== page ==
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Mar 24

Mothers, Daughters, Fathers and Sons


Golf a Family Passion

With Mothers’ Day and Fathers’ Day coming up, and with International Women’s Day just past, the spring season affords many opportunities for parents and children to play together, which at times can be the most important reason for the game’s existence. Throughout history, family relationships have been forged, strengthened, healed and celebrated on the golf course, in ways that only each individual participant could express. Golf is the perfect mixture of nature, a precious patch of free time and a specific brand of intimacy that allows humanity to flourish uninterrupted, outside of a water hazard or two, perhaps.

Curious about golf as a celebration of family relationships, I won’t say that I was shocked to find that so much is going on, but I was certainly pleased. From the Women’s Metropolitan Golf Association of New Jersey to the Castle Golf Club in Dublin (with the backdrop of a Norman Castle and the Dublin Mountains) and the LPGA’s Mother/Daughter Day in Coronado, events that bring women and their daughters together for a day or more are being played absolutely everywhere. Imbue the work week with all the nobility we’d like, but I believe that these times together are central to what humans were intended to do all along – our truly important work.
Edwin Watts Golf
It works for mothers and sons as well. While we played at every available opportunity, the game daunted my mother, who held back at first. Finally, she decided that she was going to have to give it a go, so the two of us sneaked over to the local course incognito. Golf treated her like it treats everyone for two or three holes, but some switch got thrown on the fourth tee, and she suddenly grasped it as someone would much farther down the line.  I was hopelessly impressed, but she didn’t see it. At the end of the day, she felt lucky to get off the course and home without being recognized, while I would have thrown her a ticker-tape parade. I could not for the life of me explain to her that she’d come in at ten or twelve strokes under a normal first round…ah, well. Fortunately for us, she tried it again later, and we all had a lot of special time together through the years.

I was fascinated by a recent article about a gypsy and his son overcoming local prejudice and entering (and winning) the European Father & Son Golf Championship.  Gypsy Joe Smith, a former bareknuckle fighter, and his son, Rymer, walked away with more than a trophy. That tournament is coming around again this July, and has taken on enormous popularity. The article reminded me that golf has been, more than once, a stage for triumph over separateness and fear.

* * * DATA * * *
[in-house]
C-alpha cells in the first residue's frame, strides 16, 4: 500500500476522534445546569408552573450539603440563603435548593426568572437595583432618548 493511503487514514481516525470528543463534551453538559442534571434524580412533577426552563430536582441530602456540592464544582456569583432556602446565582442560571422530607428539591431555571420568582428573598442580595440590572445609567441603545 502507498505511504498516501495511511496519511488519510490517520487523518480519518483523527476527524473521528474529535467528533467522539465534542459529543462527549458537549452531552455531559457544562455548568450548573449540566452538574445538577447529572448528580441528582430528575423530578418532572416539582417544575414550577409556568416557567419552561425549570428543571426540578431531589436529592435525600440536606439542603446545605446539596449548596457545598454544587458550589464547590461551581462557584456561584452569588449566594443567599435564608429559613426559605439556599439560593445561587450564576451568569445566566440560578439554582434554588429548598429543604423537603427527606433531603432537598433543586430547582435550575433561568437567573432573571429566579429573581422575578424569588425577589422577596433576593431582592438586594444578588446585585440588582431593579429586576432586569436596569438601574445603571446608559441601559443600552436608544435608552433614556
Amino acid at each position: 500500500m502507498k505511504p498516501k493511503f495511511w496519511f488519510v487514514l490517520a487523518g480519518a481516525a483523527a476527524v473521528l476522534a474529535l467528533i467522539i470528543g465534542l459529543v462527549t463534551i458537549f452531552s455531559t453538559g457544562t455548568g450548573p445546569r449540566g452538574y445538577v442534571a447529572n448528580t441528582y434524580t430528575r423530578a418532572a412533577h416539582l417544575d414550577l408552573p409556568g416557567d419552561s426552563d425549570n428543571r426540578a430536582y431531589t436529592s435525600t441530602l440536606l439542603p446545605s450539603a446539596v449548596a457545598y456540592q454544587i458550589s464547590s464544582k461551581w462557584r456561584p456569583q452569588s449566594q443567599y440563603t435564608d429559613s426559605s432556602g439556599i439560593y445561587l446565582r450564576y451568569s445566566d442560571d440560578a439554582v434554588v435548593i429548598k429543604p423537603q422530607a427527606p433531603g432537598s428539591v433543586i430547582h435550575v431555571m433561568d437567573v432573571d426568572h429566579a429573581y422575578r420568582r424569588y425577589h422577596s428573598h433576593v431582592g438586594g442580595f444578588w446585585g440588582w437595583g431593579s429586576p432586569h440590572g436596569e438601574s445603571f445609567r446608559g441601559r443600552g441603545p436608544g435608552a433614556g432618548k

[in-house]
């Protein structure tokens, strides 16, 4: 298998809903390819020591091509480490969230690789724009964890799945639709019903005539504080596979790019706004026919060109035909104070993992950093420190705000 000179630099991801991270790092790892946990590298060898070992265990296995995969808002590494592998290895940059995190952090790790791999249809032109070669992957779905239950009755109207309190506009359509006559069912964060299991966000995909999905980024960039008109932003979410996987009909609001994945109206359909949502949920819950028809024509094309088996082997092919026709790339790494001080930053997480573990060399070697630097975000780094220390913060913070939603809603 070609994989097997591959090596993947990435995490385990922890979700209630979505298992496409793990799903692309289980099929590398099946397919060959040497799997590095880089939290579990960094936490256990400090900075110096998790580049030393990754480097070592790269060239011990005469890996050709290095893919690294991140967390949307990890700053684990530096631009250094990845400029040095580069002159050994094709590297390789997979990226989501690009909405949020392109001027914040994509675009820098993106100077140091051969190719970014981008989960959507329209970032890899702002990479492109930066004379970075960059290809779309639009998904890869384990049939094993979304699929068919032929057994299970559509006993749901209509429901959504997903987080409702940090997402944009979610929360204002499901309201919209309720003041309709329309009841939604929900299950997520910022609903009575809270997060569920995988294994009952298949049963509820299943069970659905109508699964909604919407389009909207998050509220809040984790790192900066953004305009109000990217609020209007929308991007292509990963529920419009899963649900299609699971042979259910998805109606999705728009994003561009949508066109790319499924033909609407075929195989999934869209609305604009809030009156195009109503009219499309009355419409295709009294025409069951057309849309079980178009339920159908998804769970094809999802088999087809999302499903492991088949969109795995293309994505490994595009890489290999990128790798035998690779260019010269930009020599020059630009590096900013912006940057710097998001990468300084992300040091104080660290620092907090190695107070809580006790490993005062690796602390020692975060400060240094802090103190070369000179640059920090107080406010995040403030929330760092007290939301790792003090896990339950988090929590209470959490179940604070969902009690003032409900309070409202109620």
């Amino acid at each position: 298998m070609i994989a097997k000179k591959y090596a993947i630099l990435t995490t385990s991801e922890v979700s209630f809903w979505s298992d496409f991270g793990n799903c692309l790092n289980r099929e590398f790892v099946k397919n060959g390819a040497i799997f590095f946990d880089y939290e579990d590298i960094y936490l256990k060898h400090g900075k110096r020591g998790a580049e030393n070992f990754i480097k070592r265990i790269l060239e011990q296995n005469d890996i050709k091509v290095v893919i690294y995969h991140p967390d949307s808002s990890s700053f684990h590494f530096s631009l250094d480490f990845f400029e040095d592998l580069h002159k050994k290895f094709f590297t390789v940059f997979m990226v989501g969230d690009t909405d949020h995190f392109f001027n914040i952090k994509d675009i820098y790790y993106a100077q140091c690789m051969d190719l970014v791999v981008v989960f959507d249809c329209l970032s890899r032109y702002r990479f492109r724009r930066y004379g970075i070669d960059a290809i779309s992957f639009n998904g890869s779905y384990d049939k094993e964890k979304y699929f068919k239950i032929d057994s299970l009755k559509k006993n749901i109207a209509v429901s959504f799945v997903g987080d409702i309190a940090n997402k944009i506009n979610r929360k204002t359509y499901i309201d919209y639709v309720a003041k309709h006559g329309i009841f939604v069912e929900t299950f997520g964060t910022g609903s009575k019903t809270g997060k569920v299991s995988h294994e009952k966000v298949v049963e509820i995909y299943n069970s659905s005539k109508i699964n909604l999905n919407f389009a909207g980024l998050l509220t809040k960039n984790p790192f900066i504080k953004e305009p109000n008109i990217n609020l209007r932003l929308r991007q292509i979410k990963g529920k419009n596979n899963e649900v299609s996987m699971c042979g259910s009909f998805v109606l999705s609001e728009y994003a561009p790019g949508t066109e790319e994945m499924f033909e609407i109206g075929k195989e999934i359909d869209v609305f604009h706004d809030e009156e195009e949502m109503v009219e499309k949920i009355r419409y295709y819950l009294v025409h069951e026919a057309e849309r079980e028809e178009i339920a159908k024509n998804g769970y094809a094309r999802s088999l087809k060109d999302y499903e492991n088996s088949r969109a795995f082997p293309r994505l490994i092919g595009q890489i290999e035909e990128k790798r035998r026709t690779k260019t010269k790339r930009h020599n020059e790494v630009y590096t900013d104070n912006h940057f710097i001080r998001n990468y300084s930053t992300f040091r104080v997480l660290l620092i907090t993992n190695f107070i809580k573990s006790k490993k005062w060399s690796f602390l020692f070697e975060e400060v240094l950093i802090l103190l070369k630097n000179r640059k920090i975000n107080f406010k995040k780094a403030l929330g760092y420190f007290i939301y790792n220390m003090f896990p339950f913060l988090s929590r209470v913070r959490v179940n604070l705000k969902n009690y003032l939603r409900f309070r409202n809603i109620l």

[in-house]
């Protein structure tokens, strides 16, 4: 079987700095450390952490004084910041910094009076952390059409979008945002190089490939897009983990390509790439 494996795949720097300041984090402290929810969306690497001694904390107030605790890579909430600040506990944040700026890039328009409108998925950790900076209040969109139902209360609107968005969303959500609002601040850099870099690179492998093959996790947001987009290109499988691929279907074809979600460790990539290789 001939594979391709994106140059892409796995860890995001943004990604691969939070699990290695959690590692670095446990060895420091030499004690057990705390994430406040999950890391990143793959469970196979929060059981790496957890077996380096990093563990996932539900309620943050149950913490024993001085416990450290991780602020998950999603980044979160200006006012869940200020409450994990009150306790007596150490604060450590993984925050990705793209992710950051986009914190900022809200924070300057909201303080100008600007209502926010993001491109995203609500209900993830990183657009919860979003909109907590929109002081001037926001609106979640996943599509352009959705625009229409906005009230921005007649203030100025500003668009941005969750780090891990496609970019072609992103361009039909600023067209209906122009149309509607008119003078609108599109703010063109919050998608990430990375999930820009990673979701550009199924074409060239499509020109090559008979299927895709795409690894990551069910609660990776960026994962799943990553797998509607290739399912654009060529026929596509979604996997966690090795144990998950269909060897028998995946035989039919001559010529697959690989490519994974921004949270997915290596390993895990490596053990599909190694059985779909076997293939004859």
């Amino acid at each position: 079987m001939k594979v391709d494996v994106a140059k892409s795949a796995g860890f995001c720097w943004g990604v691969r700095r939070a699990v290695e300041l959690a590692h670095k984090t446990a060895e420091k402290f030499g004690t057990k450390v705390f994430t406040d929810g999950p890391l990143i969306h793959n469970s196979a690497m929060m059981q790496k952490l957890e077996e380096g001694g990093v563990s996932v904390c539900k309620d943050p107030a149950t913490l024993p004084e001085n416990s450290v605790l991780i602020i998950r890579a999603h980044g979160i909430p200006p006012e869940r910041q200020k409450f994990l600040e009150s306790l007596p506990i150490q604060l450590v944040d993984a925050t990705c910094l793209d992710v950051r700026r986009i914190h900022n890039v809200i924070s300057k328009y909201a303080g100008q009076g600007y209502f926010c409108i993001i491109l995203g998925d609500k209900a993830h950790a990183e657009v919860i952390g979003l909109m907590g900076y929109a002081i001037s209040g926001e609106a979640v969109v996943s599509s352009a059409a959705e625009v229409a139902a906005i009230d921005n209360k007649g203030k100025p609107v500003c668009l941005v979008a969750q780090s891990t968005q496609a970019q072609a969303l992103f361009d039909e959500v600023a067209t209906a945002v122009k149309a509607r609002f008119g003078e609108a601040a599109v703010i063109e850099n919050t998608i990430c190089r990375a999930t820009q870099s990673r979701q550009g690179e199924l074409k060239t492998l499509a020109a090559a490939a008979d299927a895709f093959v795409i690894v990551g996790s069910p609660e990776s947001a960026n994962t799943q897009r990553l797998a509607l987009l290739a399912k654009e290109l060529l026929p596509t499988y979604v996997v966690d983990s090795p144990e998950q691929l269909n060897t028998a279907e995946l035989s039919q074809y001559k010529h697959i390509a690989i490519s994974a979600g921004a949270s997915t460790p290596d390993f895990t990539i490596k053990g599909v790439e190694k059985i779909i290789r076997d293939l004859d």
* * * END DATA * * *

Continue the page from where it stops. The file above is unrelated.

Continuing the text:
As it did for the women, my search for other Father/Son events was gratifying, including the Father & Son Team Classic in Myrtle Beach, South Carolina, played at Barefoot Golf Resort, MBN South Creek (a Palmer design) and the Resort Course of Grande Dunes. Understandably, the men’s events are couched in a somewhat more competitive spirit, where the women’s are more collaborative, but it doesn’t matter. Families are coming together to play, in a place without offices or homework.

Even more than with my mother, being immersed in nature created a haven for fathers and sons, a place where man and boy things (and later, boy/girl things – argh) could be discussed. Surrounded by the silence and walking through idyllic scenes, such life-altering discussions might not have received their due anywhere else, and are kept as some of my most important memories. I suspect that many would second that.

As these holidays approach, I am struck by the endless human possibilities that can unfold on a golf course. I’m also reminded of what a superior experience it is to other “things” we could be doing, things that don’t include each other in this ideal way. I am reminded, above all, to re-prioritize – family first.

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About the author

G.F. Skipworth

has spent every available moment playing golf or studying the greats since the 60s, in between world tours as a classical musician, Harvard studies in Government or as the author of a dozen novels. Nicklaus and Snead may be the statistical greats, but Skipworth is a life-long devotee of Gary Player, and considers meeting the South African at the Jeld-Wen to be an unforgettable milestone. His driving passion in golf these days is to raise viewer interest in the LPGA.